Carter's future with Patriots murky


Carter's future with Patriots murky

It's been a little more than four months since Andre Carter tore his quadriceps against the Broncos.

But his future with the Patriots is no clearer now than when he hit the deck in pain in Denver.

"Your guess is as good as mine," Carter said Tuesday when asked if he knew the Patriots plans for him. "They kind of just said, 'Thanks for everything,' at the end of the year and I haven't heard from them since. But I'm optimistic everything works out."

Carter came to the Patriots on a one-year deal in 2011 and rolled up 10 sacks for the pass-rush desperate Patriots. He was also a beacon of professionalism in their locker room.

It's not unusual for the Patriots to move away from the free agent market in the weeks leading up to the NFL Draft then revisit prospects later in the offseason.

Carter hopes that's their plan when it comes to him.

"I could not have enjoyed that season any more than I did," said Carter, who'll be 33 on May 12. "I was working with guys who just love the game of football, the Patriots organization does things the right way, the city was awesome - people wanted to know the players whether they were stars or not. It was such an amazing experience I'd love to experience it again."

Carter says he's spending two-and-a-half to three hours six days a week rehabbing what he described as a "unique injury."

Asked if he'll watch the draft with an eye toward the Patriots plucking a replacement, Carter said, "I won't watch because of my position being in jeopardy or anything, I just want to see who they get and see a guy's dream come true. I just think, 'Good luck, youngster.' When you've been in the game as long as I have, you know what a blessing it is to get drafted."

Asked if he felt he had "unfinished business" (to borrow a term from Chad Ochocinco's agent), Carter said, "It is a goal to win it all and I understand the journey starts in the offseason. Hopefully I get a chance to try again."

Butler imitates Brown with post-interception dance: 'Nothing personal'


Butler imitates Brown with post-interception dance: 'Nothing personal'

Malcolm Butler didn't mean any disrespect. After all, imitation is the sincerest form of flattery. 


When the Patriots corner picked off a Landry Jones pass in the first quarter -- one that was intended for receiver Antonio Brown -- Butler stood up in the end zone, faced the Heinz Field crowd, stuck one arm in the air a and gyrated like someone had attached jumper cables to his facemask. 

He was doing his best to mimick one of Brown's well-known touchdown dances.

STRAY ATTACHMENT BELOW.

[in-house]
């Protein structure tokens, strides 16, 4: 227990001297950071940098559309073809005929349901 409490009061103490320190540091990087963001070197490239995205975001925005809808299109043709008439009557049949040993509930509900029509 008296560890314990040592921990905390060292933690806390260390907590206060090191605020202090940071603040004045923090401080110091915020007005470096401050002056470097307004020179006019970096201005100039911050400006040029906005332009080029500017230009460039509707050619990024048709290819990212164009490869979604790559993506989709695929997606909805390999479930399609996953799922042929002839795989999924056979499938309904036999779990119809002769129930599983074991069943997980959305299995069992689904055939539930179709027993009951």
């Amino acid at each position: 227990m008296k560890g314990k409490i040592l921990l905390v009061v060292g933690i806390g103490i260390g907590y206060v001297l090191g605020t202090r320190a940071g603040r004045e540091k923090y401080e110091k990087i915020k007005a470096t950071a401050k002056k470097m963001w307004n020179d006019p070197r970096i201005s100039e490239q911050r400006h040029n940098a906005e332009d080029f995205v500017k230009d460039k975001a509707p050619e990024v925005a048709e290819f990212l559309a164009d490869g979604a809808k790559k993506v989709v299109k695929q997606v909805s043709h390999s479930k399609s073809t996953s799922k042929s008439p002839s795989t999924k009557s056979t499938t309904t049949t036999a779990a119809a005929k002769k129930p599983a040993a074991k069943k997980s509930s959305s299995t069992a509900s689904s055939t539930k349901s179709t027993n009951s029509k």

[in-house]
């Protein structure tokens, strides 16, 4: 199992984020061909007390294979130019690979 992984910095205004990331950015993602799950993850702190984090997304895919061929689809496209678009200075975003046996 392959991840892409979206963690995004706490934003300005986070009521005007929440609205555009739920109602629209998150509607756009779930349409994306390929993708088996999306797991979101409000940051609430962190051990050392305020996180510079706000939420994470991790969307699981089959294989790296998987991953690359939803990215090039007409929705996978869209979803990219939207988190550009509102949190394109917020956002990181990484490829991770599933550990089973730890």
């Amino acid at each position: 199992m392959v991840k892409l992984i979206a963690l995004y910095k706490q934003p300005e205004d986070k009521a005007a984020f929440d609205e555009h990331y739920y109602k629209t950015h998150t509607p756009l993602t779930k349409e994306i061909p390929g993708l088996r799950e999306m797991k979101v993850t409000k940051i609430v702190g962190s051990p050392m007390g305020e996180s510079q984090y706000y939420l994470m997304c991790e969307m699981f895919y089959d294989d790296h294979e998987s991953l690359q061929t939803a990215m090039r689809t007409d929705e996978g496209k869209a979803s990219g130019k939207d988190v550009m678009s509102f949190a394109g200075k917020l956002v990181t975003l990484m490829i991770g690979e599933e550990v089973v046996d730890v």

"Me and Brown had conversation before," Butler said, "and it was a joke to him once I showed him how I do it. Much love for that guy. Nothing personal."

For Butler, it was the highlight of what was a productive afternoon. The third-year corner was asked to shadow Brown for much of the day, and he allowed Brown to catch five of nine targets for 94 yards. He also broke up a pair of passes intended for Brown's teammates.

“Stopping Antonio Brown, that’s impossible," Butler said. "You can’t stop him. You can only slow him down. I just went out there and tried to compete today . . . Great players are going to make plays but you have to match their intensity.”
Even on the longest throw from backup quarterback Landry Jones to Brown, a 51-yarder, it appeared as though Butler played the coverage called correctly. 

Butler lined up across from Brown and trailed him underneath as Brown worked his jway from the left side of the field to the right. Butler was looking for some help over the top in that scenario, seemingly, but because Brown ran across the formation, it was hard for the back end of the defense to figure out who would be helping Butler. 

Belichick admitted as much after the game. 

"He was on [Brown] a lot the way we set it up," Belichick said. "Look, they've got great players. They're tough to cover. They hit us on a couple over routes, in cut where they kind of ran away from the coverage that we had. 

"The plays were well designed. Good scheme, good thorws and obviously good routes by Brown. They got us on a couple, but I thought we competed hard. We battled all the way. We battled on third down. We battled in the red area. They made some. We made some, but they're good. They have a lot of good players."

And Brown, in particular, is about as close as it gets to unstoppable in the NFL. Butler found that out in Week 1 of last year when he matched up with Brown in his first game as a starter, giving up nine catches for 133 yards to the All-Pro wideout. 

Though Sunday might not have been perfect for Butler, it was better than that day about 14 months ago. And at times, it was worth dancing about. 

SUNDAY NIGHT FOOTBALL: Seahawks, Cardinals miss OT FGs, tie 6-6


SUNDAY NIGHT FOOTBALL: Seahawks, Cardinals miss OT FGs, tie 6-6

GLENDALE, Ariz. (AP) Seattle's Stephen Hauschka and Arizona's Chandler Catanzaro missed short field goals that would have won the game in overtime and the Seahawks and Cardinals settled for a 6-6 tie Sunday night.

Hauschka's 27-yard field goal was wide left with seven seconds left after Catanzaro's 24-yarder bounced off the left upright.

The tie was the Cardinals' first since Dec. 7, 1986, a 10-10 draw at Philadelphia when the franchise was based in St. Louis. It was the first for the Seattle since entering the NFL in 1976.

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